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Trading Zones and Interactional ExpertiseCreating New Kinds of Collaboration$
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Michael E. Gorman

Print publication date: 2010

Print ISBN-13: 9780262014724

Published to MIT Press Scholarship Online: August 2013

DOI: 10.7551/mitpress/9780262014724.001.0001

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The Evolution of a Trading Zone: A Case Study of the Turtle Excluder Device

The Evolution of a Trading Zone: A Case Study of the Turtle Excluder Device

Chapter:
(p.157) 8 The Evolution of a Trading Zone: A Case Study of the Turtle Excluder Device
Source:
Trading Zones and Interactional Expertise
Author(s):

Lekelia D. Jenkins

Publisher:
The MIT Press
DOI:10.7551/mitpress/9780262014724.003.0008

Sea turtles are an endangered species, while shrimping is the most profitable U.S. fishery. Thus, the incidental death of sea turtles in shrimp trawls (a problem generally known as bycatch) became one of most controversial problems ever confronted by U.S. fisheries management. Each stakeholder—from politicians to schoolchildren, fishers to environmentalists, and scientists to fisheries managers—had differing opinions on how best to resolve the problem, and cooperation between groups was critical to a successful solution, which came in the form of a turtle excluder device (TED)—a type of turtle escape hatch in the shrimp net. This chapter describes examples of fractionated and enforced trading zones as they played out in the TED case study. It offers evidential support for the hypothetical portrayal of the evolution of a trading zone proposed by Collins, Evans, and Gorman (2007) by organizing the case study within the trading zone model, thus showing the evolution from institutional power to boundary object to interactional expertise.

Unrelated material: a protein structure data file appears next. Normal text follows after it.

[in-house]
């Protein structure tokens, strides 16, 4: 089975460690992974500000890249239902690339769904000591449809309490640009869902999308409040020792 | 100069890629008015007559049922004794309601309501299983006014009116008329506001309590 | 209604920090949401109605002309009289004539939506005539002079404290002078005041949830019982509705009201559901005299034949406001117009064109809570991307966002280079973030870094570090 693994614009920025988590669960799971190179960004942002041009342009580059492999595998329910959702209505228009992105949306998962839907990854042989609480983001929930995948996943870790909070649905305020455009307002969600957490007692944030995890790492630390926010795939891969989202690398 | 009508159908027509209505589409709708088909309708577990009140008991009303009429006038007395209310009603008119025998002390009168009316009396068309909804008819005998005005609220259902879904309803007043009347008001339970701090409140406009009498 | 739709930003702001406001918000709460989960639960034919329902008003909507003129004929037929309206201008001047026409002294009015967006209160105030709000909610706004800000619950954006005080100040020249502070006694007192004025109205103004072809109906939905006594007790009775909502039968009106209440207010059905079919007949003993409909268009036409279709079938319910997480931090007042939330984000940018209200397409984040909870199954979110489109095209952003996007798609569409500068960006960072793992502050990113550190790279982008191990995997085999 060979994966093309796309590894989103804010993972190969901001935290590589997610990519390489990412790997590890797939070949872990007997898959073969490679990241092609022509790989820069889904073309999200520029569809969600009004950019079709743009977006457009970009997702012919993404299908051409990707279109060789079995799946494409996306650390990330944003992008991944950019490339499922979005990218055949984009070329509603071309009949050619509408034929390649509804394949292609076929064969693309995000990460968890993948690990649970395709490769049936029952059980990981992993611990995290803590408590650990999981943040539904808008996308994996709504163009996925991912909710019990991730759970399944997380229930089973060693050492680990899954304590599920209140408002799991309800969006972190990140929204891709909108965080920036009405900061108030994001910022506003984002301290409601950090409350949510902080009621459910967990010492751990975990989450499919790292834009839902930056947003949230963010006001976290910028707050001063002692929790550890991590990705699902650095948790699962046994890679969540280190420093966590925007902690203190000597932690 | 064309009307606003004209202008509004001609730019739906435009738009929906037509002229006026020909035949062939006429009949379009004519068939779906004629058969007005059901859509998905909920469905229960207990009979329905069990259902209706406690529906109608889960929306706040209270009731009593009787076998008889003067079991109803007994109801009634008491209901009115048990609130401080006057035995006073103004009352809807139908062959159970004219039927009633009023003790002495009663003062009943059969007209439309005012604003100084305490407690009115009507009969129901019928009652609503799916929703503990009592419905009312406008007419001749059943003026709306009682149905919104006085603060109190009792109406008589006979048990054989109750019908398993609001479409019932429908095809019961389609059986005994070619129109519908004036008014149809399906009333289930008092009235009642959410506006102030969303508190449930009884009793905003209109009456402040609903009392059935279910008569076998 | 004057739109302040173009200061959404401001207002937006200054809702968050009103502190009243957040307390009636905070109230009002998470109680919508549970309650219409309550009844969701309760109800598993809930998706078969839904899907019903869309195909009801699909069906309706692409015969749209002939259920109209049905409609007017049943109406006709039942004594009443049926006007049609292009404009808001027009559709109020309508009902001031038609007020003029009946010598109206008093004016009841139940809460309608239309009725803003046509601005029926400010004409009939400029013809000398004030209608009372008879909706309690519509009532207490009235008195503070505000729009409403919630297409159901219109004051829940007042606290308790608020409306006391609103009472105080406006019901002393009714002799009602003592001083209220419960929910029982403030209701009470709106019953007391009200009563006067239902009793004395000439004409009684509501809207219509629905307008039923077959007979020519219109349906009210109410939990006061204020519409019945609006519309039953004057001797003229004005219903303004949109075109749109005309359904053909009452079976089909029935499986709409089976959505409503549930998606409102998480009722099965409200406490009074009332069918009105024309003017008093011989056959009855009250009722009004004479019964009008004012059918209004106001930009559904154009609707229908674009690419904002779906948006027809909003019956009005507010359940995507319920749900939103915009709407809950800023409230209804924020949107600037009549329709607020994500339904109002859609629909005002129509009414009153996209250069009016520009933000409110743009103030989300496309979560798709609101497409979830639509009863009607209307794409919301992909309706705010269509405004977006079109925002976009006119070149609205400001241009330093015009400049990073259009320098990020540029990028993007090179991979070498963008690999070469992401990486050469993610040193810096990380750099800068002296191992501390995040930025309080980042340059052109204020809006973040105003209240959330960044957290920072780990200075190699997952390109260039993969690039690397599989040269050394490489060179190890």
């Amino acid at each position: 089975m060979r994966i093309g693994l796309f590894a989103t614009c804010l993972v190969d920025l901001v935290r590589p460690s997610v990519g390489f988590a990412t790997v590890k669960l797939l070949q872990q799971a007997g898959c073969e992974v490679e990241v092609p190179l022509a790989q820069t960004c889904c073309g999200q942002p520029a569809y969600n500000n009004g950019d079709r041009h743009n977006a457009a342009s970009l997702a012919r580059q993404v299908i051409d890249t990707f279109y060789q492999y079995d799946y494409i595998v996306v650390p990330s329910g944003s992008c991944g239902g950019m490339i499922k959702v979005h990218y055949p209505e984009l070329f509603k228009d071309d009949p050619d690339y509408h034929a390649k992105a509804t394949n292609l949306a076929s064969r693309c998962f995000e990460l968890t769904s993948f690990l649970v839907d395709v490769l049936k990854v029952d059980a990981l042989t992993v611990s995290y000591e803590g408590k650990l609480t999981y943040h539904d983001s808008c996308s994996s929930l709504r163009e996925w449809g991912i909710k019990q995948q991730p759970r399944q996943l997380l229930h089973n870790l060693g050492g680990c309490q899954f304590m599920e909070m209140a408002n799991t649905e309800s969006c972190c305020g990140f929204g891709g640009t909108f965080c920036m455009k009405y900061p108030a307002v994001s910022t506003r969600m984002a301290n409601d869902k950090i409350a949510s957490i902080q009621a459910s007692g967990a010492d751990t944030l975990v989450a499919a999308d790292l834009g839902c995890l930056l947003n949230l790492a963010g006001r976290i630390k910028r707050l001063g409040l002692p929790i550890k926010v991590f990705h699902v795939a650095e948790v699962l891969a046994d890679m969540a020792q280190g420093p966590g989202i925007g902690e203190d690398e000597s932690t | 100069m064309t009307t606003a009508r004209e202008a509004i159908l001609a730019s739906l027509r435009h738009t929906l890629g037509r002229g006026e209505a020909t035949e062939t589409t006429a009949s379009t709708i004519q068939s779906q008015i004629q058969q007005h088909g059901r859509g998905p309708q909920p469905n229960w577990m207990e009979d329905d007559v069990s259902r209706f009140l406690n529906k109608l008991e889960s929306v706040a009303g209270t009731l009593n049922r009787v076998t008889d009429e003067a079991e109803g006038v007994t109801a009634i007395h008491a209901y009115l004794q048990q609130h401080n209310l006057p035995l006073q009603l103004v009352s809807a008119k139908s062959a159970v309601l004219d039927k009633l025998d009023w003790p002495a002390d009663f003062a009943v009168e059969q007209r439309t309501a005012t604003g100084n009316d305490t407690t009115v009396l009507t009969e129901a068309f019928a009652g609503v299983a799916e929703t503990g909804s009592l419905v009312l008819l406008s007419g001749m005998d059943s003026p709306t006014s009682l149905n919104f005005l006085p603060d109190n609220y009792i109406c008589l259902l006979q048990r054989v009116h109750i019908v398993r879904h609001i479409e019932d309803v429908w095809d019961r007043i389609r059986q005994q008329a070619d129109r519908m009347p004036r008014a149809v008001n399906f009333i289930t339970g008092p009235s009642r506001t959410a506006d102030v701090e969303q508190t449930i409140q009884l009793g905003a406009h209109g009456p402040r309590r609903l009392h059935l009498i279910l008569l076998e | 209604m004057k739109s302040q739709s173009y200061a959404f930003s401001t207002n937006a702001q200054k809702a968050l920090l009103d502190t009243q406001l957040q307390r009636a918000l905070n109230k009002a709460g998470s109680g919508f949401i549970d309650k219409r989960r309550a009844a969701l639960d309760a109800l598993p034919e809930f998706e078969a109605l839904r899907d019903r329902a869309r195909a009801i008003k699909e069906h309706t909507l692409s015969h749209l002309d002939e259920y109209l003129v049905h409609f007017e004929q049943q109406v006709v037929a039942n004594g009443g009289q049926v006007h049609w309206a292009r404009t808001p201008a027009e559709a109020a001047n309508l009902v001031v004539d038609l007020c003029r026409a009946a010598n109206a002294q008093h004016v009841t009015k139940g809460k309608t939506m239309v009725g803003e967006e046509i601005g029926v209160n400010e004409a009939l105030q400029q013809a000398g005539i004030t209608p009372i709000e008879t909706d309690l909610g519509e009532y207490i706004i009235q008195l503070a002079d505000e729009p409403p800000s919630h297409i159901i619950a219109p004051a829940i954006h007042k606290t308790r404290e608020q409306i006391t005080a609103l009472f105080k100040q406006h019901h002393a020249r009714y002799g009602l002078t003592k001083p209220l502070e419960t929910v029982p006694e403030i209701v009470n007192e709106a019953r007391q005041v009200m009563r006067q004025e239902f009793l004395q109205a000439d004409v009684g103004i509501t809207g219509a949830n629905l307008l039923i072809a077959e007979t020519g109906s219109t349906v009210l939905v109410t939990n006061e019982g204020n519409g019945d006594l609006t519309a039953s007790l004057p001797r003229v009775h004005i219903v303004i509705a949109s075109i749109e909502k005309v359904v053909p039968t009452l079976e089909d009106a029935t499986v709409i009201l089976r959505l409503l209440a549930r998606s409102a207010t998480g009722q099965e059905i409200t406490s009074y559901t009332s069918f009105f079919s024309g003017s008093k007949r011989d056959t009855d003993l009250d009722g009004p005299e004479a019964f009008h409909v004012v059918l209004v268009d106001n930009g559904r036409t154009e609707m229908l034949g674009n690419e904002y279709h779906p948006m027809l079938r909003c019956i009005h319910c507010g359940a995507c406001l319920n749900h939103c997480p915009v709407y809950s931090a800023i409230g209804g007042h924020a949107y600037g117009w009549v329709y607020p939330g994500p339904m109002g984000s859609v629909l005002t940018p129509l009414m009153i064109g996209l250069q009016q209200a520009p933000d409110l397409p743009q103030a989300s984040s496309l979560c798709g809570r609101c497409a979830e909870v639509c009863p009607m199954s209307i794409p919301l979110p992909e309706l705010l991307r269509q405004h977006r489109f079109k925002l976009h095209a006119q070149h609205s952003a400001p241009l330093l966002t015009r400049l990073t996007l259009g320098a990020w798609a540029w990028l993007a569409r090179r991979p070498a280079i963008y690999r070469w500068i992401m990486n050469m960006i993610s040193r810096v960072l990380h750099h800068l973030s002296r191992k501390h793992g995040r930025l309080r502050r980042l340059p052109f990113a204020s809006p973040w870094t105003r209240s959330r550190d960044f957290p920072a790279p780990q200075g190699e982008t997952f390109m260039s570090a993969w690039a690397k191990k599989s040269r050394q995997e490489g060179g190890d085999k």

Keywords:   sea turtles, shrimping, bycatch, turtle excluder device, trading zone

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